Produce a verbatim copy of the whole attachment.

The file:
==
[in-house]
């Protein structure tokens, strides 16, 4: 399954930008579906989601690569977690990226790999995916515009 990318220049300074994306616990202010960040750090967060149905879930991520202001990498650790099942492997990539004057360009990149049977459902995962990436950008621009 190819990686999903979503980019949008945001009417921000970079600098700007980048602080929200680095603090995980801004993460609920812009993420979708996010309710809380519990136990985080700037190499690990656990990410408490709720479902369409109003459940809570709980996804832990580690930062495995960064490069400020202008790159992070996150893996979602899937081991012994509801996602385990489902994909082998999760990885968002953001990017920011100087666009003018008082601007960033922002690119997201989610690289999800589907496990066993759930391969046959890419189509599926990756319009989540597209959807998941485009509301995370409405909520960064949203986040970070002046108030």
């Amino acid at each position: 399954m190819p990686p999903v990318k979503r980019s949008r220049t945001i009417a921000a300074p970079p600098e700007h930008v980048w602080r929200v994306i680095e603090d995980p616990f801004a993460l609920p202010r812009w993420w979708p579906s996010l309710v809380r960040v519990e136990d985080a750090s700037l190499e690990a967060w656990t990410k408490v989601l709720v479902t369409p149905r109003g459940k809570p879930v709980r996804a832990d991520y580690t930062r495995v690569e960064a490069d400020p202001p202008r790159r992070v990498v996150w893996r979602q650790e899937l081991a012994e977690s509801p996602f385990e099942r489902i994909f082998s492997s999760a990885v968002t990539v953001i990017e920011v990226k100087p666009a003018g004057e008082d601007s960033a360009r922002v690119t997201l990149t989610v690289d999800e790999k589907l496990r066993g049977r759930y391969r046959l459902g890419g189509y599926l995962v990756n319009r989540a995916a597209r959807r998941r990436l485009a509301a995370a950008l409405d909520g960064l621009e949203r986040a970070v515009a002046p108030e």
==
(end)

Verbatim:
[in-house]
């Protein structure tokens, strides 16, 4: 399954930008579906989601690569977690990226790999995916515009 990318220049300074994306616990202010960040750090967060149905879930991520202001990498650790099942492997990539004057360009990149049977459902995962990436950008621009 190819990686999903979503980019949008945001009417921000970079600098700007980048602080929200680095603090995980801004993460609920812009993420979708996010309710809380519990136990985080700037190499690990656990990410408490709720479902369409109003459940809570709980996804832990580690930062495995960064490069400020202008790159992070996150893996979602899937081991012994509801996602385990489902994909082998999760990885968002953001990017920011100087666009003018008082601007960033922002690119997201989610690289999800589907496990066993759930391969046959890419189509599926990756319009989540597209959807998941485009509301995370409405909520960064949203986040970070002046108030």
């Amino acid at each position: 399954m190819p990686p999903v990318k979503r980019s949008r220049t945001i009417a921000a300074p970079p600098e700007h930008v980048w602080r929200v994306i680095e603090d995980p616990f801004a993460l609920p202010r812009w993420w979708p579906s996010l309710v809380r960040v519990e136990d985080a750090s700037l190499e690990a967060w656990t990410k408490v989601l709720v479902t369409p149905r109003g459940k809570p879930v709980r996804a832990d991520y580690t930062r495995v690569e960064a490069d400020p202001p202008r790159r992070v990498v996150w893996r979602q650790e899937l081991a012994e977690s509801p996602f385990e099942r489902i994909f082998s492997s999760a990885v968002t990539v953001i990017e920011v990226k100087p666009a003018g004057e008082d601007s960033a360009r922002v690119t997201l990149t989610v690289d999800e790999k589907l496990r066993g049977r759930y391969r046959l459902g890419g189509y599926l995962v990756n319009r989540a995916a597209r959807r998941r990436l485009a509301a995370a950008l409405d909520g960064l621009e949203r986040a970070v515009a002046p108030e």